MR. DICKERSON: – told stories. He did the five things that he’s running on. He talked about the president’s path respectfully, but aggressively said it wasn’t going in the right direction. He did all the things he needed to do just in his opening statement. Then 90 minutes later, after a good cut and thrust between the two of them, he delivered a nearly flawless closing argument as if he were reading from a teleprompter – he wasn’t – and so he was able to do that at the end, after a rather long night. The president’s closing argument was meandering.

MS. CUMMINGS: I don’t think it was all loss for the president. I agree with everything that’s been said about Governor Romney. He had a great night.

MS. IFILL: He came to play.

MS. CUMMINGS: That’s right. He practiced. He took time off the road. It paid off for him big time and I think the biggest thing he did for himself is what John mentioned earlier: He solidified that base, and boy did he have to do that because they were ready to start moving money to Senate races. But the question –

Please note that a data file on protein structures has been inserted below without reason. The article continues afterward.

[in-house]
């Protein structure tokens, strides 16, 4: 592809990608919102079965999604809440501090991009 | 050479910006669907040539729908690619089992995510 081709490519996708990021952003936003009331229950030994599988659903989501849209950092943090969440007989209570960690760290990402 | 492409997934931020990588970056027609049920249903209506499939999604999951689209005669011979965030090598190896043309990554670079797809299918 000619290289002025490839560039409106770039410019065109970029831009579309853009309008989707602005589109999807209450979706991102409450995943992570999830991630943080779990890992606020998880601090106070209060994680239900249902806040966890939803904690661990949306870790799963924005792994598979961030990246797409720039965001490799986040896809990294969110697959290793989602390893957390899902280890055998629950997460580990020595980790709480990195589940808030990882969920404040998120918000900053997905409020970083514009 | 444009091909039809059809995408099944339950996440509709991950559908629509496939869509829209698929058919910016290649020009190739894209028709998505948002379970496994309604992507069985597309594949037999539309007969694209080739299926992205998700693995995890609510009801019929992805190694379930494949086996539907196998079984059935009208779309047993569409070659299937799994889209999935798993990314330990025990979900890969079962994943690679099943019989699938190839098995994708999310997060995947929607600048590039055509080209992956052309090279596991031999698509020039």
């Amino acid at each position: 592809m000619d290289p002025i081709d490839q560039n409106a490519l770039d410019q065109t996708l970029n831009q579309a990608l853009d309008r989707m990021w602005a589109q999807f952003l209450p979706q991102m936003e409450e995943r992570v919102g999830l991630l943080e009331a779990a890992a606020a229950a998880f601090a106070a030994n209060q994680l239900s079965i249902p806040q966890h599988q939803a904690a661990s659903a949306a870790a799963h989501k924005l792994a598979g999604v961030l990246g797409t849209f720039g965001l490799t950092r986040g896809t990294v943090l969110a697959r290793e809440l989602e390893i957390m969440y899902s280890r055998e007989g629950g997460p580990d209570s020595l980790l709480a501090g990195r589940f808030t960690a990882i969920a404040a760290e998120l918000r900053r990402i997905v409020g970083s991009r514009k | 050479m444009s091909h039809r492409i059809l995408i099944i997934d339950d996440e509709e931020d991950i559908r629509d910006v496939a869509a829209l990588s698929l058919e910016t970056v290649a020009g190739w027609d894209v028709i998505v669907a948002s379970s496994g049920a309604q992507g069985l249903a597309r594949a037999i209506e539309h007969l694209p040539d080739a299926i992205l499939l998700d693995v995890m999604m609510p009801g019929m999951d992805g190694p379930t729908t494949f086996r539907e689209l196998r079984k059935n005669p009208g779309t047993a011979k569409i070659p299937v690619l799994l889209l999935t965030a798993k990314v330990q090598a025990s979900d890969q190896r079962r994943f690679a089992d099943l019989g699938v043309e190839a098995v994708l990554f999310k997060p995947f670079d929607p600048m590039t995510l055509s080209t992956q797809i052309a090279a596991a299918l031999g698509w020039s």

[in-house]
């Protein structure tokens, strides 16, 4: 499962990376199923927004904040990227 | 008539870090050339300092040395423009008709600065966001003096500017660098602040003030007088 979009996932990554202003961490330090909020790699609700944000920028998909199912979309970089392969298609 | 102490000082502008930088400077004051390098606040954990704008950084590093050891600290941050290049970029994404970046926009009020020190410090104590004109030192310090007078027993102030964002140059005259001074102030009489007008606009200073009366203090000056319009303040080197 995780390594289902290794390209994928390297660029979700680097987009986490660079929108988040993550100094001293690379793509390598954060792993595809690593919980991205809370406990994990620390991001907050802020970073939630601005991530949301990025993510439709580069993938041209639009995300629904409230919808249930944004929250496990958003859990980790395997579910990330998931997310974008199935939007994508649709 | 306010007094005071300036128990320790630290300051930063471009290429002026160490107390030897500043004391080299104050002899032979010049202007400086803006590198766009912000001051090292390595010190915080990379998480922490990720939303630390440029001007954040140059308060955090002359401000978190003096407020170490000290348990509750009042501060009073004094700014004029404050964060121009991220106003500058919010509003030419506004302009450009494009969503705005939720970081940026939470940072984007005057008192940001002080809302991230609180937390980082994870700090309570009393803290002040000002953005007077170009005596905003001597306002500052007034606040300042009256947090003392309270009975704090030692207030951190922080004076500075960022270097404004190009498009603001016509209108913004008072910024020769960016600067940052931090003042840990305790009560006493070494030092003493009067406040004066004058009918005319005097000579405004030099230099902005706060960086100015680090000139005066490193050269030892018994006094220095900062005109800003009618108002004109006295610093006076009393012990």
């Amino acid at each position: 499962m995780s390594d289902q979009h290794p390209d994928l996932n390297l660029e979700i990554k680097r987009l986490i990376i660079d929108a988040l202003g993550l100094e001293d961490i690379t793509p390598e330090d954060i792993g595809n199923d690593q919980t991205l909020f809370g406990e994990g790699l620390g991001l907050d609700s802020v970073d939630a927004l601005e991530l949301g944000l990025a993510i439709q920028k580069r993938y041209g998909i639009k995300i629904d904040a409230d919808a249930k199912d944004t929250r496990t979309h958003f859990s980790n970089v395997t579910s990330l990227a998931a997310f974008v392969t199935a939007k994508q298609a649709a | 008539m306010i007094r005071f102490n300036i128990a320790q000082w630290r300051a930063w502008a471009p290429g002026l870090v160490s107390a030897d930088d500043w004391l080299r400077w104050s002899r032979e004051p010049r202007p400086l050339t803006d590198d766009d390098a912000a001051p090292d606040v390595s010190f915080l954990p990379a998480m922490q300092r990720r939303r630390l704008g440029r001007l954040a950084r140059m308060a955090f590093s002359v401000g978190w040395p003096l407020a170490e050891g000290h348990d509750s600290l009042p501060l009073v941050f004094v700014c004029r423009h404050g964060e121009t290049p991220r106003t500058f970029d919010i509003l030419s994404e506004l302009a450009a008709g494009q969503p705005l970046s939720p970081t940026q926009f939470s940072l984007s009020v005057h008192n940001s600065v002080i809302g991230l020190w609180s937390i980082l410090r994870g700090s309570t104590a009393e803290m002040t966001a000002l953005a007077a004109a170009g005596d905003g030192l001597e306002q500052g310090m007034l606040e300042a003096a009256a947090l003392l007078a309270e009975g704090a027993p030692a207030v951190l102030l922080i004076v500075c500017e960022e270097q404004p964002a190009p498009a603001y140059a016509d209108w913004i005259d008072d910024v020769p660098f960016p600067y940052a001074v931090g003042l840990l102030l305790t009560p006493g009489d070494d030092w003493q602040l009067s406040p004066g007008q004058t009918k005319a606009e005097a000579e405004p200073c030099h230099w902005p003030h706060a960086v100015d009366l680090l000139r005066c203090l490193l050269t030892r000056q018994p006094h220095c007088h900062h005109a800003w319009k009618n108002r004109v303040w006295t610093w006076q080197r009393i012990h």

MS. IFILL : And he closed that likeability gap probably for a lot of people who had never looked at him very closely.

MS. CUMMINGS: But what the president did was he did do some subtle things. And when you think about who were the persuadable voters out there, he spoke to them. And so while Romney was on a lot of defense, the president was mentioning hiring teachers. The president was talking about preexisting conditions. The president was talking about Pell Grants. He’s talking to the swing voters. So it wasn’t a total loss for him.